At the beginning of the book which contains the first of the church records of Trinity Lutheran Church in Altenburg, you will find the Bible passage shown above. It is written in Rev. Gotthold Loeber’s handwriting. The passage comes from Psalm 85 verses 2-5. Here is a King James Version translation of that passage:
“2 Thou hast forgiven the iniquity of Thy people, Thou hast covered all their sin. Selah. 3 Thou hast taken away all Thy wrath: Thou hast turned [Thyself] from the fierceness of Thine anger. 4 Turn us, O God of our salvation, and cause Thine anger toward us to cease. 5 Wilt Thou be angry with us forever? Wilt Thou draw out Thine anger to all generations?
One can only wonder why Rev. Loeber chose this passage to begin a book of church records for a brand new congregation.
Here is how I view it:
The Saxon immigration started off with such lofty goals. Both the clergy and the laity pictured a great future in an American paradise. Then came the actual trip across the Atlantic. Each ship coming on this voyage experienced death amongst its passengers, including the deaths of several children. One of the five ships, the Amalia, was lost at sea with all of its passengers and cargo. Then once in America, many of the immigrants became disenchanted with the clergy leadership as they perceived that much of the treasury was being squandered by the clergy who seemed to be living a life of leisure while the laypeople suffered hardships. Then you add to this simmering pot of discontent the scandal which became known about their leader, Rev. Martin Stephan. Reports indicated that he was having improper relationships with several young women. The end result was that at the end of May in 1839, Rev. Stephan was deposed from their community in Perry County, Missouri and rowed across the Mississippi to Illinois with instructions to never return. This new colony in Missouri was in disarray, with the lay people having lost much of their confidence in the pastors.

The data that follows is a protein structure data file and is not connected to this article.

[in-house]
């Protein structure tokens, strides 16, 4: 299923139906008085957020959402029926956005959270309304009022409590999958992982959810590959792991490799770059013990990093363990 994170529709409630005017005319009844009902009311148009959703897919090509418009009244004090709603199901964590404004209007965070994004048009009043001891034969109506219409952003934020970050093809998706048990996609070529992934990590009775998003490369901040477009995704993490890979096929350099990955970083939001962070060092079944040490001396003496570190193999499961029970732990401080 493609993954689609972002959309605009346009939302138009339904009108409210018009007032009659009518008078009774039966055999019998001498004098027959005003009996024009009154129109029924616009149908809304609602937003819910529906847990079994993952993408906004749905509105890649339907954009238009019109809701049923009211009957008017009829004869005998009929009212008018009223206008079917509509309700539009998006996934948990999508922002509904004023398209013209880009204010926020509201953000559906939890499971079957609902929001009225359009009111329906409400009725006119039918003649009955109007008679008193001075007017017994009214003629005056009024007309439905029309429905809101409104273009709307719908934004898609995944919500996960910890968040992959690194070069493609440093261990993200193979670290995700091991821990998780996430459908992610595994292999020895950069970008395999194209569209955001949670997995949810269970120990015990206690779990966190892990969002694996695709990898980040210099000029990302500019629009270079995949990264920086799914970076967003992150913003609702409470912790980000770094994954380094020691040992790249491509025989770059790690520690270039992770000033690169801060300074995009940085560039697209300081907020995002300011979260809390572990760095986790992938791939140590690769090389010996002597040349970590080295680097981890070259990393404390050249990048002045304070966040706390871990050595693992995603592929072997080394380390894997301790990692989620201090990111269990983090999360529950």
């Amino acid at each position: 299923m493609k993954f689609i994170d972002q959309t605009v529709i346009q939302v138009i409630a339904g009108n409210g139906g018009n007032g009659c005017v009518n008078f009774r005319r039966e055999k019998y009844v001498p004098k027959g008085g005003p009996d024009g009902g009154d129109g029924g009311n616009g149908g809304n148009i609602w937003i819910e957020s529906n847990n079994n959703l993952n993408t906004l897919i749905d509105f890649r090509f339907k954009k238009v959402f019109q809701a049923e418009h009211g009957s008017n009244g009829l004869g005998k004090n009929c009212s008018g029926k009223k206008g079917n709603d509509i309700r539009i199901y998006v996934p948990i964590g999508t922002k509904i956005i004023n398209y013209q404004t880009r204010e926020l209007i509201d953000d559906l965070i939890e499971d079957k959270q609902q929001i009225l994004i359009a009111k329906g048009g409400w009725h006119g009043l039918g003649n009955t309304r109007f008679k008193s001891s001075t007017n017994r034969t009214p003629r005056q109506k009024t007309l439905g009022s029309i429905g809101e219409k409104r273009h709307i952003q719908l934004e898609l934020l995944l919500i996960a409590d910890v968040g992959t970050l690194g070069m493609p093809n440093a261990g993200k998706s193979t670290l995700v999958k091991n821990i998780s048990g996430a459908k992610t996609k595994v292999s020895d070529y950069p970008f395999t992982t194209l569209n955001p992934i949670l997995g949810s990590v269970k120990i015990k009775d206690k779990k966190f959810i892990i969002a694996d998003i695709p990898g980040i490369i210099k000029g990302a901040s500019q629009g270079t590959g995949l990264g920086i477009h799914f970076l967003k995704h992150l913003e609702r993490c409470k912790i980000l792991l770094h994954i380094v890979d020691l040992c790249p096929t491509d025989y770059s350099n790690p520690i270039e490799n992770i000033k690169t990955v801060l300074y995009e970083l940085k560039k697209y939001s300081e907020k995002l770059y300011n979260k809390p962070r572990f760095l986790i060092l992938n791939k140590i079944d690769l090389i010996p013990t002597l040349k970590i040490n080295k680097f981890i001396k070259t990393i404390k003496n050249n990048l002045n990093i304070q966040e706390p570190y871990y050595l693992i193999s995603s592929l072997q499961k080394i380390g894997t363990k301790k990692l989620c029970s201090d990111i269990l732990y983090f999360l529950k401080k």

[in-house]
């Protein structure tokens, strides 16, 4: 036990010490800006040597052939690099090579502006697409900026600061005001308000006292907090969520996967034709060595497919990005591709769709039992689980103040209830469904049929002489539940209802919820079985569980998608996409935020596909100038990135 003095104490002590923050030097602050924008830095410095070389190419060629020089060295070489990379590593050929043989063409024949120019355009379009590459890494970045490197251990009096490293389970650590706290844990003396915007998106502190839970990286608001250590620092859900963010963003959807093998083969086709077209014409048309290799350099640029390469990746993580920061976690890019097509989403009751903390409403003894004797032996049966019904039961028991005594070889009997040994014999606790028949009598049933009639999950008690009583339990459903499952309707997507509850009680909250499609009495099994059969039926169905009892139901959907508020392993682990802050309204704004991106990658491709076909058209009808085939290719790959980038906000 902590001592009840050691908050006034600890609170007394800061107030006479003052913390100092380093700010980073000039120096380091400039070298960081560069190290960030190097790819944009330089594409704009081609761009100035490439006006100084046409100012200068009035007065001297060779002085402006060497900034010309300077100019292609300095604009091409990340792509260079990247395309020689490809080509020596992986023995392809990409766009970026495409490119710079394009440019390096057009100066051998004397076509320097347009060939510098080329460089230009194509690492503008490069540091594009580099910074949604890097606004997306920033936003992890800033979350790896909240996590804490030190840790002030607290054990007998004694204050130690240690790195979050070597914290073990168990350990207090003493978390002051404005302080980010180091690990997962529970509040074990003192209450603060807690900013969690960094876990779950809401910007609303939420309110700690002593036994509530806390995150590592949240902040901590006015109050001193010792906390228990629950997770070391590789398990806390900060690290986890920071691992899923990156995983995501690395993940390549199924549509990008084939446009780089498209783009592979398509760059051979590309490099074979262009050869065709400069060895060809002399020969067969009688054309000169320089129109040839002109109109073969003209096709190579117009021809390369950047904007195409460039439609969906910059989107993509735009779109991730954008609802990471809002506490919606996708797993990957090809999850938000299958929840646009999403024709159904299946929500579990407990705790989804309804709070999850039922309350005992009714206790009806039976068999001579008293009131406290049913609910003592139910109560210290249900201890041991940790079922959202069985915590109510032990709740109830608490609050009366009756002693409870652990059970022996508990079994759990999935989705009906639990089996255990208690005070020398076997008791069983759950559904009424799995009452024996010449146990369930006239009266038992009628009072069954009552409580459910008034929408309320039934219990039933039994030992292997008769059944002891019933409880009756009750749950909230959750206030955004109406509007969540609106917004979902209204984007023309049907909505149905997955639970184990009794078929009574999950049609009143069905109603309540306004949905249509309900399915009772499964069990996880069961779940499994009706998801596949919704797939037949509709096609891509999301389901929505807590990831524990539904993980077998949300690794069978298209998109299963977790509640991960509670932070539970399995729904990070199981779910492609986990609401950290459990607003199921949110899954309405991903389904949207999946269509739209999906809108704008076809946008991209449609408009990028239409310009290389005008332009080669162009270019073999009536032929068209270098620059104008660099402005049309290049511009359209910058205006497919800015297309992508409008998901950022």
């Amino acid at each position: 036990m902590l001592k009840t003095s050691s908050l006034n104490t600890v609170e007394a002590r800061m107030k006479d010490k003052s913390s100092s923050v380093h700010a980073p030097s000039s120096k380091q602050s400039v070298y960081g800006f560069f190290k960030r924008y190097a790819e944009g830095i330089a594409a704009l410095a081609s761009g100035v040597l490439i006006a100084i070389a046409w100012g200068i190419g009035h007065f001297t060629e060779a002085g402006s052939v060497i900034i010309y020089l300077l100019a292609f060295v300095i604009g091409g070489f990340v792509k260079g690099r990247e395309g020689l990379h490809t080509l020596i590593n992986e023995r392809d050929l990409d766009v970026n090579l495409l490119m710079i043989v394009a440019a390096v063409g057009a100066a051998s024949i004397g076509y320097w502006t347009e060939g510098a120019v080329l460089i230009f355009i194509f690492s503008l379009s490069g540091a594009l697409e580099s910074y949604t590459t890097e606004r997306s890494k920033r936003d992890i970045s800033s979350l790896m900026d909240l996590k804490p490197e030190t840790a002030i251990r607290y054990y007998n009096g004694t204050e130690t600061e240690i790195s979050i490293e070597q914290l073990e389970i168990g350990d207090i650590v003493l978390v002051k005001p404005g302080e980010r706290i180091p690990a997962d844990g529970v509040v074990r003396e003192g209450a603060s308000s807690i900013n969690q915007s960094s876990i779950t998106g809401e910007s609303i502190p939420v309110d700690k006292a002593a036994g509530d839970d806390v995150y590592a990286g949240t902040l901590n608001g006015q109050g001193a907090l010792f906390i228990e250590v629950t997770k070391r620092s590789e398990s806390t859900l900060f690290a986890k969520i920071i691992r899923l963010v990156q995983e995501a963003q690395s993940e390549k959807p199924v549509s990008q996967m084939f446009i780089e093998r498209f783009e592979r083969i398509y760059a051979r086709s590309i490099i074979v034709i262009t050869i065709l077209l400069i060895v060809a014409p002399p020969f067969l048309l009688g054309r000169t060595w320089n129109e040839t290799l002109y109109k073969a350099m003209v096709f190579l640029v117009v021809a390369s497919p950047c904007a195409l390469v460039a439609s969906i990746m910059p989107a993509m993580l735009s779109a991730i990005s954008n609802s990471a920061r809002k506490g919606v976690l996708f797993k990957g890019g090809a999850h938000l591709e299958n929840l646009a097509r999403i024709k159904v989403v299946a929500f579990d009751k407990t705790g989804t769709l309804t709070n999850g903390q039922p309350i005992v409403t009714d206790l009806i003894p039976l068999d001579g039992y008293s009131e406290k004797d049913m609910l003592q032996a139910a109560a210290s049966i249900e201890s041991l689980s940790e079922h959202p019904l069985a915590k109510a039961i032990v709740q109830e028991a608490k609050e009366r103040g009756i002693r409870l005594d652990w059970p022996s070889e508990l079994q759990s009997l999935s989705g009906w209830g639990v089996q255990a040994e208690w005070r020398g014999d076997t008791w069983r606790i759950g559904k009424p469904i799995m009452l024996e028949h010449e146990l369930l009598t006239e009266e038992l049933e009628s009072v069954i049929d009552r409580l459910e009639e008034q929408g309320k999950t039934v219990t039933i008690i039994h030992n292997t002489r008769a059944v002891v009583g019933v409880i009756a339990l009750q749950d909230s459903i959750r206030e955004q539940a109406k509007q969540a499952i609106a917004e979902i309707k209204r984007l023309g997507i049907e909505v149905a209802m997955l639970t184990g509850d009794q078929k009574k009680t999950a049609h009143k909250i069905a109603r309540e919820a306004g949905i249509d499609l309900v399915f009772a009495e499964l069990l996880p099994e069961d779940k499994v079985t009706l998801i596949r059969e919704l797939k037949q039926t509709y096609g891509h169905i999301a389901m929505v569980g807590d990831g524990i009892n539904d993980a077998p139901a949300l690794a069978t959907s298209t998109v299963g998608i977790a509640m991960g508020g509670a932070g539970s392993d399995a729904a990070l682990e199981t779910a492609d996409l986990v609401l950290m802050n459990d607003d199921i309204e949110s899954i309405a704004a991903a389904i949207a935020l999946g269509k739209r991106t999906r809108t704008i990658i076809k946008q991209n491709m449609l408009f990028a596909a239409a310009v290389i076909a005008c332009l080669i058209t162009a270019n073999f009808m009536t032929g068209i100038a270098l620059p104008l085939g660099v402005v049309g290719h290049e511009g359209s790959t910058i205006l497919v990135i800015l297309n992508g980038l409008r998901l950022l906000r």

It was at this time that Rev. Loeber wrote the words above. I would conclude that he was feeling the pangs of a guilty conscience. I am thinking that he may have been feeling that he himself was partly responsible for the disunity that now persisted among the people in Perry County. He probably felt a deep need for forgiveness, both for himself and for the entire community. I think that is why he chose the words of Psalm 85 to be included in the church records at that time.
As it turns out, it was not going to be until April of 1841 before the disease of discontent began to heal. The event which was the turning point came to be known as the Altenburg Debate. Rev. C.F.W. Walther and Adolph Marbach spent two days debating the issues at hand on April 15 and April 20. Rev. Walther had convinced even Marbach that there was still a legitimate church here in America, and this gave the community a renewed hope in their future here.
The last verse recorded above asks two questions. Wilt Thou be angry with us forever? Wilt Thou draw out Thine anger to all generations? Maybe after the Altenburg Debate, Rev. Loeber could answer those questions with a resounding “NO!”
This coming week, we celebrate the 175th anniversary of the Altenburg Debate.